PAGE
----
Explore the lochs, Munros and monsters of the Scottish Highlands, your ‘Top UK Destination’ in the Wanderlust Reader Travel Awards...
Anyone who has paid even a short visit will hardly be surprised that the Scottish Highlands topped the ‘UK Destination’ category at this year’s Wanderlust Reader Travel Awards.
This is a land of startling, almost otherworldly beauty after all, ranging from sea lochs every bit as dramatic as the Norwegian fjords to sweeps of white sand that are almost Caribbean in appearance.
Alongside the natural drama, this is also an ancient landscape – Lewisian gneiss and Torridonian sandstone are some of the oldest rocks in the world – and with age come intoxicating stories. History in the Highlands is very much of the living, palpably raw variety.
This is not just wilderness, but rather a region shorn of its people in the notorious Highland Clearances of the 18th and 19th centuries. The sense of tragedy, of a land lost, of bonnie princes and hopeless causes imbues the hills with a unique sense of place and identity that goes much deeper than kilts and bagpipes.
Of course, there's plenty to do in the Scottish Highlands beyond the dramatic views. Nature walks and hikes, jaw-dropping train journeys, and iconic lake monsters are just a few reason to consider giving the Scottish Highlands your precious travel time.
Any time of year is a good time to visit, as each season brings its own joys, from watching the Highland Games in summer, to steaming the rails as autumn colours the land.
But if you’re ready to go now, springtime is ideal for hunting for machair wildflowers up in the Inner Hebrides (its northern isles fall under the Highland Council), while you could be among the first to tackle the new trails that are breathing fresh life into the glens and lochs.
If you’ve never been or want to return, 2019 is an ideal year.
Getting around this vast wildscape has never been easier. The North Coast 500 road trip, created in 2015, has opened up the Highlands to a new breed of visitor, with their motorbikes, campervans and convertible cars.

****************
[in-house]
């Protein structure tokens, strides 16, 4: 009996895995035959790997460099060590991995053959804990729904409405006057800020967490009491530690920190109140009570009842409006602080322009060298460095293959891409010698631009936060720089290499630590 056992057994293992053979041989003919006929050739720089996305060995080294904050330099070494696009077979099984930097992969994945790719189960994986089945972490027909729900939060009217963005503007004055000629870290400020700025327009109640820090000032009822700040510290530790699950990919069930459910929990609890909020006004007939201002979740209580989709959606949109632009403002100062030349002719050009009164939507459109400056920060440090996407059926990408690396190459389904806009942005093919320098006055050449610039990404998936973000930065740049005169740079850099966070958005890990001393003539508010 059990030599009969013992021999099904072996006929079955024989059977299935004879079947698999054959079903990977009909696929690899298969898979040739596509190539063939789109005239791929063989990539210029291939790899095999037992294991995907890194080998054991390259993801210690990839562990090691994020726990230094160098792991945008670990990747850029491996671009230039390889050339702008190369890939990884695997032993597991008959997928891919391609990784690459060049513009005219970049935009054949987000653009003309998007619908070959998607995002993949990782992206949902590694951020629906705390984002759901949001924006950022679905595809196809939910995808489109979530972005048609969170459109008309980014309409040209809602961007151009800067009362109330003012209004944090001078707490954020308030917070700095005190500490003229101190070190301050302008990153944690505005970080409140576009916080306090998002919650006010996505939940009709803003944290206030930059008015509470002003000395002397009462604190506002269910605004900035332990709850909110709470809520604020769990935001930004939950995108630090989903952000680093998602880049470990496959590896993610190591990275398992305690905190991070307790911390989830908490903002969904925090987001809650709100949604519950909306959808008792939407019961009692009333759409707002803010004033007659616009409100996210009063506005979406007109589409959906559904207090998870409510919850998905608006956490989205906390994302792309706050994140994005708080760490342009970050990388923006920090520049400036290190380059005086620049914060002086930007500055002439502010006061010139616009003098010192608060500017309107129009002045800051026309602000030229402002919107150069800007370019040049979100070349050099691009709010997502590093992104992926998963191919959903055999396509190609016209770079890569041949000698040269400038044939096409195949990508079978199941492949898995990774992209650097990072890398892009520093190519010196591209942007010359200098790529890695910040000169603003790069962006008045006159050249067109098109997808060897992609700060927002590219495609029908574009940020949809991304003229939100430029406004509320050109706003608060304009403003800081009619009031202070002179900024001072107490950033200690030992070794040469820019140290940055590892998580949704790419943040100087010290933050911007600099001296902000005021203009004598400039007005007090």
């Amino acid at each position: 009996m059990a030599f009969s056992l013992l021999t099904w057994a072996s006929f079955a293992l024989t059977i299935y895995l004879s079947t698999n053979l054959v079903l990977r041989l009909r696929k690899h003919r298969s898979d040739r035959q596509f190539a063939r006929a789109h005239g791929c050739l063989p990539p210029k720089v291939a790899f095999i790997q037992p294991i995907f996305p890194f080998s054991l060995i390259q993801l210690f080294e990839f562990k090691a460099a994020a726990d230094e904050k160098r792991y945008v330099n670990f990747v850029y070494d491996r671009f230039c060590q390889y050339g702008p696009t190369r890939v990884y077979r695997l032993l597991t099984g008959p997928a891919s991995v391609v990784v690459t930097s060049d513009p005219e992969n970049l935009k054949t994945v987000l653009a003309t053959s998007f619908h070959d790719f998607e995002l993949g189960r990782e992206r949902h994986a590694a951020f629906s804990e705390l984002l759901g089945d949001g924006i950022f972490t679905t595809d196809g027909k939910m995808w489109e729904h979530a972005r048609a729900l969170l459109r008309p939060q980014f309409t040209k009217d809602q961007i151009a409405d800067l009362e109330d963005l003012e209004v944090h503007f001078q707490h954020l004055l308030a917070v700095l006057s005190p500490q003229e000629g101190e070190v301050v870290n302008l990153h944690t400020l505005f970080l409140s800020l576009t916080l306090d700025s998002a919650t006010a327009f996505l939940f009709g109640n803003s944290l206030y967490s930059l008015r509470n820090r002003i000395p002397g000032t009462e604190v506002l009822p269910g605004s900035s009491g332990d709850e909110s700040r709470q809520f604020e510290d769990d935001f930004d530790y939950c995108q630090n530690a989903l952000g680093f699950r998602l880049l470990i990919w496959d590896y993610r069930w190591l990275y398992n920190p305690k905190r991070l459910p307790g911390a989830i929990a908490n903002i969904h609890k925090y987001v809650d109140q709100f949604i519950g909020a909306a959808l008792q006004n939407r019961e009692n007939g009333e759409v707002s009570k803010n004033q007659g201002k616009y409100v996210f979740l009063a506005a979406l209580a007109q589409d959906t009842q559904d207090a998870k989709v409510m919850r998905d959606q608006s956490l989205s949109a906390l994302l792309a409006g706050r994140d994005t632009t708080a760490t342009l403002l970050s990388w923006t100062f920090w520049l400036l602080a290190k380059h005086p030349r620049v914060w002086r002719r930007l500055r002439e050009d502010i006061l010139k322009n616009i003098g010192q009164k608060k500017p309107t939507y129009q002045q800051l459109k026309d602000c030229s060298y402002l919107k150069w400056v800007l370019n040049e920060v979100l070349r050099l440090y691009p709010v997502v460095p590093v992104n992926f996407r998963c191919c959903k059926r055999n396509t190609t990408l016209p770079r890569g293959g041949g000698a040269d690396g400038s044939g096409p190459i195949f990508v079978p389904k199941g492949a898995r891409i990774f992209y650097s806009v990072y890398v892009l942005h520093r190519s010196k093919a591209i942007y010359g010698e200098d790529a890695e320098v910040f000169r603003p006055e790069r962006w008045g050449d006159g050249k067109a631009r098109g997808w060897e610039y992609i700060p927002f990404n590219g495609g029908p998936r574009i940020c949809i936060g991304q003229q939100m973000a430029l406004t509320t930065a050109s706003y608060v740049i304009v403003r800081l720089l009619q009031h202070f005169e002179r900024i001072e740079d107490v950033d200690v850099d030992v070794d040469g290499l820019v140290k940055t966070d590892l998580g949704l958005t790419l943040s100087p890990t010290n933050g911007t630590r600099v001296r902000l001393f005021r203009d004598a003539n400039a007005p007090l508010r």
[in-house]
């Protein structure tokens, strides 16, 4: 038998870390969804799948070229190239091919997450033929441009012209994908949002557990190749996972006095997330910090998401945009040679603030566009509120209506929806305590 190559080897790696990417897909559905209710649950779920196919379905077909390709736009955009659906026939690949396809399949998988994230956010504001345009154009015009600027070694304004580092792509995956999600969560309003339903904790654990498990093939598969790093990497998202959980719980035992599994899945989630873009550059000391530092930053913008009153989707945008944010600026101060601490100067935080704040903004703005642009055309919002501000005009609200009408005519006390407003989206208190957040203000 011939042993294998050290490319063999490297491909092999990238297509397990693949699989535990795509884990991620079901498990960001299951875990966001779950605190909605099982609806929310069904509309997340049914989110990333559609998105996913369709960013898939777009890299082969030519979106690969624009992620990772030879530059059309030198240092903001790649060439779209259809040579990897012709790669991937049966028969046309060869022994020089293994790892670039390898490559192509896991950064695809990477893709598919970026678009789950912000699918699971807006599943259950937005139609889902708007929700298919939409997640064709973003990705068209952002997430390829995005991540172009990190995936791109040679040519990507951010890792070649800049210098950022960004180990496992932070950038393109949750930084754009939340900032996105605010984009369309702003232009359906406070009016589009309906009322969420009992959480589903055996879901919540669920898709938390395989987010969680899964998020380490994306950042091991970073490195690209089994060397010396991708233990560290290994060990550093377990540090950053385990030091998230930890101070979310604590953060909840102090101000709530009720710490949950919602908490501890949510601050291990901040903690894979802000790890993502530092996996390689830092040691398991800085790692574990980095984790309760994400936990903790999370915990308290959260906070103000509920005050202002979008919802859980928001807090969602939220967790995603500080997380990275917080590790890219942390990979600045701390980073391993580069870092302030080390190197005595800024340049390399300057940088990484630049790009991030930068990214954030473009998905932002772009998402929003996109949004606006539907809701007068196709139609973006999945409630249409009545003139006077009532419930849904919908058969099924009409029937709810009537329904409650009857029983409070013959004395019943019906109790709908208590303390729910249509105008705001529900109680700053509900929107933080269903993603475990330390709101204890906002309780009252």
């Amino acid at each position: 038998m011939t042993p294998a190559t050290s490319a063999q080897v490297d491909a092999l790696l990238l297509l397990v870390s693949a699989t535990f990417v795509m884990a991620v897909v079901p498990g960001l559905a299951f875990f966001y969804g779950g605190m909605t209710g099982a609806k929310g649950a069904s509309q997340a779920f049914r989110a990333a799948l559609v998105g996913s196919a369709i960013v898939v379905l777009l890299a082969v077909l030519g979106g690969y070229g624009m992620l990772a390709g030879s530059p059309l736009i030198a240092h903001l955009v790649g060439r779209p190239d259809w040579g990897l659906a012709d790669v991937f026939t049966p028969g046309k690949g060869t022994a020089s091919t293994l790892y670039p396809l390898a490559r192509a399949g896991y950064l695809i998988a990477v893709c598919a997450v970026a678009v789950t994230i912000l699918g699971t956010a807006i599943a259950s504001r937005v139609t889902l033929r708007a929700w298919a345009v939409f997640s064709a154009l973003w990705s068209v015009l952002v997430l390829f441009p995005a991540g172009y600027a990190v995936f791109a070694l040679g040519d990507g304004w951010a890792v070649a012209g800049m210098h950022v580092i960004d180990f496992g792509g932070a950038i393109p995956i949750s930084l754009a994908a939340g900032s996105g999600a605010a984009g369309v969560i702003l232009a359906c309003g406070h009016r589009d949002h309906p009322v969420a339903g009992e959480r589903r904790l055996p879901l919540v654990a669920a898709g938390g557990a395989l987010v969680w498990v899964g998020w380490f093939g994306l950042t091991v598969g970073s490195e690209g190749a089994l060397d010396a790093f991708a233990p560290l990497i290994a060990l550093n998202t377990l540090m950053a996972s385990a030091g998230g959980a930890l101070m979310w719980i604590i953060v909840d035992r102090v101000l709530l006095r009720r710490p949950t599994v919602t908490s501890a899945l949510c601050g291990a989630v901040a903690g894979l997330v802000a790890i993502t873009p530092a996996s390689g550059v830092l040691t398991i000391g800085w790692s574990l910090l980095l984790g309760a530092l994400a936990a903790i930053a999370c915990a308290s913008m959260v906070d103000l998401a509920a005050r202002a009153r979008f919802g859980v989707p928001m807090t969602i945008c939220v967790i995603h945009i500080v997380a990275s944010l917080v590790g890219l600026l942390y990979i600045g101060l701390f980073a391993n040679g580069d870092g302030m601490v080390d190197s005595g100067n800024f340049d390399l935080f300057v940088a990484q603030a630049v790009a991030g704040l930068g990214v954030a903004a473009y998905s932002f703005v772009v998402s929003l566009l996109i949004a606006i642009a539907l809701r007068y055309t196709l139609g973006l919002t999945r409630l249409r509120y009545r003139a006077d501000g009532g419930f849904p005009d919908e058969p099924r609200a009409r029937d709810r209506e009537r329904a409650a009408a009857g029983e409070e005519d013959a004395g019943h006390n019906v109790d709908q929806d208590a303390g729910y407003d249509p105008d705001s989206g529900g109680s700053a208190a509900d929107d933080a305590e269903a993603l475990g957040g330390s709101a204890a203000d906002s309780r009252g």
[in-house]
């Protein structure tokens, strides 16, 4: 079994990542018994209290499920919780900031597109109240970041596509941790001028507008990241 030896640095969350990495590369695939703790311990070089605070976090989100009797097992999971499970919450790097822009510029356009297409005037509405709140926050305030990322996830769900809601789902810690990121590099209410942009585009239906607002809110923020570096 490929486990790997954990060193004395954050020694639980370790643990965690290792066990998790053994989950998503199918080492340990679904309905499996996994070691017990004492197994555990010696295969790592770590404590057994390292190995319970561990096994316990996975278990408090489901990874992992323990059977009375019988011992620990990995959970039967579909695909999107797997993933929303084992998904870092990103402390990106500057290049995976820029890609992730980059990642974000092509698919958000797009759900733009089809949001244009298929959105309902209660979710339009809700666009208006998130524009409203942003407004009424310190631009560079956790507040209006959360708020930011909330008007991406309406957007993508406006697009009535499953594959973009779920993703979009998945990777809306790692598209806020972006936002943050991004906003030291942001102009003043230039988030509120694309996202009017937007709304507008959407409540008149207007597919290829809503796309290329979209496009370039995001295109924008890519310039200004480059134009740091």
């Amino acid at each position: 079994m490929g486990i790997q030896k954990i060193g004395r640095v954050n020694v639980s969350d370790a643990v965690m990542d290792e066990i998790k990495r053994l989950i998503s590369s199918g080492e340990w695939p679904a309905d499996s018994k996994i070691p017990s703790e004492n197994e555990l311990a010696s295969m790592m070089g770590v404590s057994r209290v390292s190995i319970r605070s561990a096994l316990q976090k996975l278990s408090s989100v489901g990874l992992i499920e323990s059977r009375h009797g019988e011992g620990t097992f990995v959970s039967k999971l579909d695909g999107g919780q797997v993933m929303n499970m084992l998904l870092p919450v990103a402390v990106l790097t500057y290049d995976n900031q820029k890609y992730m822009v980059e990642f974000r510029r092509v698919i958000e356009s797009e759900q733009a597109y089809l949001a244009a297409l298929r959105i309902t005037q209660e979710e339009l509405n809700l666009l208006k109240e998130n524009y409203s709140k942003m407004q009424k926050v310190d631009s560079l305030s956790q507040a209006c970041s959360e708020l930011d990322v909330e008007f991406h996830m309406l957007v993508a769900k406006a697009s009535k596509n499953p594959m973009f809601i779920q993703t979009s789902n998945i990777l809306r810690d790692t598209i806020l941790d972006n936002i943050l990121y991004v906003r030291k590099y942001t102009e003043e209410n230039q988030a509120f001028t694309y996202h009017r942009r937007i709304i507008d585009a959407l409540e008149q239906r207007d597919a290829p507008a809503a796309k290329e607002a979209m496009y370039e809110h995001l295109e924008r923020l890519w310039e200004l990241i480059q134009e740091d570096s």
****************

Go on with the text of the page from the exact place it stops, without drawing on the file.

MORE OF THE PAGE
Investment is piling in along the route and elsewhere, as local businesses realise the benefits of extending the season, while getting there has also improved.
The refurbished Caledonian Sleeper is set to relaunch its Highlander service by the end of May, linking Highland capital Inverness with London in style.
You could spend weeks and weeks exploring the Scottish Highlands. If you're willing to pack in your activities quite tightly, you could probably spend 2 or 3 days exploring the area. See the suggested short break itinerary below.
However, if you want to experience more or take the Highlands at a more leisurely pace, you'll want to plan to stay for at least a week.
Drive west from Inverness along the banks of Scotland’s most famous loch. The 58km South Loch Ness Trail from Torbruck to Fort Augustus opened here last year if you want to test your legs. Or just marvel that Loch Ness holds more water than all the lakes in England and Wales combined as you survey it from the ramparts of Urquhart Castle.
Cut north into proper wilderness, where there’s more deer than locals and where a 21-arch railway viaduct vaults across the hills at Glenfinnan. This glen is one of the Highlands’ most scenic, and the site where ‘Bonnie Prince Charlie’ raised his standard in 1745 en route to almost taking the British throne. The Glenfinnan NTS museum sets the scene.